Ukraine's parliament has agreed the country should be led by a coalition government and has approved former economy minister Arseny Yatsenyuk to lead it as prime minister.
"Our country is on the brink of economic and political collapse," he told parliament after his nomination.
He also warned that Ukraine faced threats to its territorial integrity and promising to pursue European integration.
Mr Yatsenyuk said the government would have to take unpopular decisions to guide the country through an economic crisis.
In his speech, he charted a course towards the European Union and urged Russia to cooperate with Ukraine following the ouster of President Viktor Yanukovych.
"There is no other way out for us than to take extremely unpopular decisions," he said.
His speech received loud applause.
The parliament later approved Mr Yatsenyuk's nomination as prime minister.
Earlier, Mr Yanukovych said he is still the legitimate president of Ukraine and people in the country's southeastern and southern regions would never accept the "lawlessness" brought by leaders chosen by a mob.
Russian news agencies quoted a statement by Mr Yanukovych as saying he had asked Moscow to guarantee his personal safety.
"I, Viktor Fedorovich Yanukovych ... consider myself the lawful head of the Ukrainian government," he said.
Russia has also reportedly agreed to ensure Mr Yanukovych’s personal safety.
NATO Secretary-General Anders Fogh Rasmussen has said he was concerned about developments in Ukraine's Crimea and urged Russia not to do anything that would "escalate tension or create misunderstanding".
Armed pro-Russian gunmen are in control of the parliament and government headquarters in Crimea, the regional prime minister has said.
Crimean premier Anatoliy Mohilyov confirmed that up to 50 men with weapons seized the buildings during the night, raised the Russian flags over them and were blocking government workers from entering.
Local authorities were preparing to "take measures", Mr Mohilyov said without adding any more details.
Ukrainian police and interior ministry troops have been put on alert after the events in Simferopol.
Interim president Oleksander Turchynov said any Russian military troop movements outside of its Black Sea base in Crimea would be seen as an act of aggression.
The Russian defence ministry has said it has put fighter jets on combat alert on its western borders.
It said: "Constant air patrols are being carried out by fighter jets in the border regions.
"From the moment they received the signal to be on high alert, the air force in the western military region left for the air bases."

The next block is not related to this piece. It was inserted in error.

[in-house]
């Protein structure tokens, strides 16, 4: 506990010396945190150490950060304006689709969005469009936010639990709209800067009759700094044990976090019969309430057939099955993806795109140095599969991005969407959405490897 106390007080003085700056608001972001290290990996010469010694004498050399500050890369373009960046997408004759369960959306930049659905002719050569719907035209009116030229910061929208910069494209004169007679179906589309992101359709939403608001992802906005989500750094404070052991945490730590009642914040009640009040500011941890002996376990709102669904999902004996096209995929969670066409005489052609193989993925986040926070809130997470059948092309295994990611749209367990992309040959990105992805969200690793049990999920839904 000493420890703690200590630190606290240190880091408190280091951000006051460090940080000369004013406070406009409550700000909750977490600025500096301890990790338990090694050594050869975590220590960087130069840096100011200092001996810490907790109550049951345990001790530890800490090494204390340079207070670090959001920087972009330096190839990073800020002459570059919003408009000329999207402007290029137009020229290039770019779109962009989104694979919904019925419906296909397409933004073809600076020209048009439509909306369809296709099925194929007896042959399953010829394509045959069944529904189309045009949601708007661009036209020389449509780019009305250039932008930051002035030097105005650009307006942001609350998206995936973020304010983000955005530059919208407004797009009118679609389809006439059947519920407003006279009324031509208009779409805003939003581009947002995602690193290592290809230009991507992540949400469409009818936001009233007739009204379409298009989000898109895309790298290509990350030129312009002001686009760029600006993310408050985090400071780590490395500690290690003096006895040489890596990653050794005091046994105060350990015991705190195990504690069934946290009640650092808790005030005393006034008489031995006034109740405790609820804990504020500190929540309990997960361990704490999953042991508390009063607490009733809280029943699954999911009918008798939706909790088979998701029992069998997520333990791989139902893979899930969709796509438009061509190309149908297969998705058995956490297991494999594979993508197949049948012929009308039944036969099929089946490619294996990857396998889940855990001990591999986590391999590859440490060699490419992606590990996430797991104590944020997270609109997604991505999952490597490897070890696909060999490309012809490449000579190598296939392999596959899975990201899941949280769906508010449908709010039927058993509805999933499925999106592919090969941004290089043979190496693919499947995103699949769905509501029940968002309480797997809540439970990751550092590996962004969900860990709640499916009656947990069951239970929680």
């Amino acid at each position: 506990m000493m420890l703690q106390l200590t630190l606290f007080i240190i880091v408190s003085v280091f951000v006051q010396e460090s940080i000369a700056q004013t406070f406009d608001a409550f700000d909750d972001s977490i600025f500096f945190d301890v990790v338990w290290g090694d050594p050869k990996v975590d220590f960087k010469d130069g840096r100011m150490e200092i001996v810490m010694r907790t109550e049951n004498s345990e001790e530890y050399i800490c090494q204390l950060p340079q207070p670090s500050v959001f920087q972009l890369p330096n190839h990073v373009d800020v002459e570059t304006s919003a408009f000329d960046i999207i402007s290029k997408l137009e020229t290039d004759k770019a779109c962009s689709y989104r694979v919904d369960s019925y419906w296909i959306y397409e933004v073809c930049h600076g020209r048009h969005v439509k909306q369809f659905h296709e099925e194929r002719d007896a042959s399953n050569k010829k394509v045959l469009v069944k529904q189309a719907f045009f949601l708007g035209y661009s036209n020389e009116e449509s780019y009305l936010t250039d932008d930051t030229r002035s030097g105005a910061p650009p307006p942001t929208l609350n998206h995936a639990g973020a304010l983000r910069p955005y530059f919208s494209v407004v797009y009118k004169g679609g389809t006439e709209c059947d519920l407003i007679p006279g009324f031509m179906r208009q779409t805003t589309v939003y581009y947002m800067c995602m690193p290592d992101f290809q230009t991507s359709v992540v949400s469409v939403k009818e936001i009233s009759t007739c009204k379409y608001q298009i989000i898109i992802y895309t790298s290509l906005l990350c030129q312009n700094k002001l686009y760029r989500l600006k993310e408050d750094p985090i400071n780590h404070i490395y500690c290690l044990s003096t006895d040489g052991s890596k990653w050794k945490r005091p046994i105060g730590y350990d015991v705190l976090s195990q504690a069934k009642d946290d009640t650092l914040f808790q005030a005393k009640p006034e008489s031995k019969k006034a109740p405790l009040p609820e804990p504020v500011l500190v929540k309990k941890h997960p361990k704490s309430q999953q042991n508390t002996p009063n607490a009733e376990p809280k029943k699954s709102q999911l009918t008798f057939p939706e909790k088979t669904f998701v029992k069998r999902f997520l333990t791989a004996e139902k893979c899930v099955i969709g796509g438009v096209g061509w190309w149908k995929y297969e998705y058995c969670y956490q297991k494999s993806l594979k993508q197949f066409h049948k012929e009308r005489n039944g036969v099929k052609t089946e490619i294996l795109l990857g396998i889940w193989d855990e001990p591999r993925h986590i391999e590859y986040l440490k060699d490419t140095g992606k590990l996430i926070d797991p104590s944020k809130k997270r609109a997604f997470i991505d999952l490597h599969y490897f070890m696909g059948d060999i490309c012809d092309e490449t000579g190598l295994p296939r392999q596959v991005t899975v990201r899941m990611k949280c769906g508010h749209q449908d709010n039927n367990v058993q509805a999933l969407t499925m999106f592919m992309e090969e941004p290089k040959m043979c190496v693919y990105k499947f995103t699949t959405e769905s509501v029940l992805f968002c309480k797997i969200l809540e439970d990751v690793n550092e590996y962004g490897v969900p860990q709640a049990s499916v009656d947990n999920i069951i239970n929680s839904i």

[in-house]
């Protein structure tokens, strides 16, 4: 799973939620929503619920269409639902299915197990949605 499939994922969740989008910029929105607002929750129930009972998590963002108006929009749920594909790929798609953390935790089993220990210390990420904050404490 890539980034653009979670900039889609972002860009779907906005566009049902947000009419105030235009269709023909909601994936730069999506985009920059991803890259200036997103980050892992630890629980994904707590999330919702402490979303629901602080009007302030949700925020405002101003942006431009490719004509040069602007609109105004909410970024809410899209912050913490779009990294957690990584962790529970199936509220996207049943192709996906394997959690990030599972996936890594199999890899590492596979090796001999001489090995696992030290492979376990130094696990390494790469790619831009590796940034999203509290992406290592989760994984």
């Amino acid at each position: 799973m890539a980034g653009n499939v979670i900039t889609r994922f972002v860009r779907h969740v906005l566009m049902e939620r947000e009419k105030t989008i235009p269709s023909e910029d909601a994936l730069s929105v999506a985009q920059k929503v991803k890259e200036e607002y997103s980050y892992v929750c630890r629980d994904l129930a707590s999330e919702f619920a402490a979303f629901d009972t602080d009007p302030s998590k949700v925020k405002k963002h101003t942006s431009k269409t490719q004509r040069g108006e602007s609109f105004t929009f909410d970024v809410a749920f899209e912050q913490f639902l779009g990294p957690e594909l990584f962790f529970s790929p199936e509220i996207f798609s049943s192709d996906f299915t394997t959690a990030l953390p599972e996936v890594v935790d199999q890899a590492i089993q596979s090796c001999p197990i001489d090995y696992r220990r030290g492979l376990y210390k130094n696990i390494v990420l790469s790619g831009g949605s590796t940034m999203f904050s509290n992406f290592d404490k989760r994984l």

Russia's deterrent? Nikolai Valuyev former boxer & now Russian MP arrives in Sevastopol to "support" Russian speakers pic.twitter.com/UR9VWUmOFy— Tony Connelly (@tconnellyRTE) February 27, 2014
The move comes a day after Russian President Vladimir Putin put 150,000 troops on high alert in a show of strength.
Mr Putin ordered soldiers to be ready for war games near the border with Ukraine.
Russia's foreign ministry said it will abide by treaties regarding its Black Sea fleet in Ukraine's Crimea region.
"Regarding the statements about Russia's violation of the agreements on the Black Sea fleet, we declare that in the current difficult situation the Russian Black Sea fleet is strictly adhering to said agreements," Russian agencies quoted a foreign ministry spokesman as saying.
The UN Security Council's current president, Lithuania, has urged Russia to start direct talks with Ukraine on the crisis in Crimea to avert a regional conflict.
Linas Linkevicius also urged Russia "to play a responsible and crucial role". If Moscow "does not stop the ongoing provocation, the situation may escalate and lead to a regional conflict no one wants," he added.
The first republic to break free from the Soviet Union in 1990, Lithuania played a key role in efforts to seal an EU association pact with Ukraine during its stint as EU president last year.
Deposed Ukrainian president Viktor Yanukovych rejected the agreement at the summit in Lithuanian capital Vilnius in November in favour of an aid deal with Russia, sparking the civil unrest that led to his ouster at the weekend.
Mr Linkievicius said he thought the EU-Ukraine deal could be signed before a presidential election in May.
Lithuania in January started a two-year term on the UN Security Council, and took over its rotating presidency for February.
Meanwhile, Ukraine's new leaders have warned of "unpopular steps" to stabilise the country.
The new ministers were announced to the crowd in Independence Square in Kiev last night.
The square was the scene of some of the most violent clashes in the turmoil that led to the ousting of Mr Yanukovych as president.
Mr Turchynov, who is also speaker of the parliament, was named interim president in place of Mr Yanukovych at the weekend.
He warned the crowd that the new government will have to take some unpopular decisions.
"I want to say this government will have to pass unpopular decisions. Not those decisions that populists were shouting about," he said.
"These will be the decisions that will stop Ukraine from defaulting, decisions that will regain the trust of investors and creditors, decisions that will provide a normal life for the Ukrainian people.
"The government will be criticised, treated like dirt, they will be beaten, but they must fulfil their obligations and work to the bone for the sake of Ukraine."
My driver in Sevastopol says Russian tanks are on the way from Eupatoria on the Black Sea coast to Simferopol #Crimea— Tony Connelly (@tconnellyRTE) February 27, 2014
Mr Yatsenyuk told the BBC that the main challenge was to stabilise the country.
"We are on the brink of a disaster and this is the government of political suiciders. So welcome to hell," he said.
Follow RTÉ's Tony Connolly in Crimea on Twitter @tconnellyRTE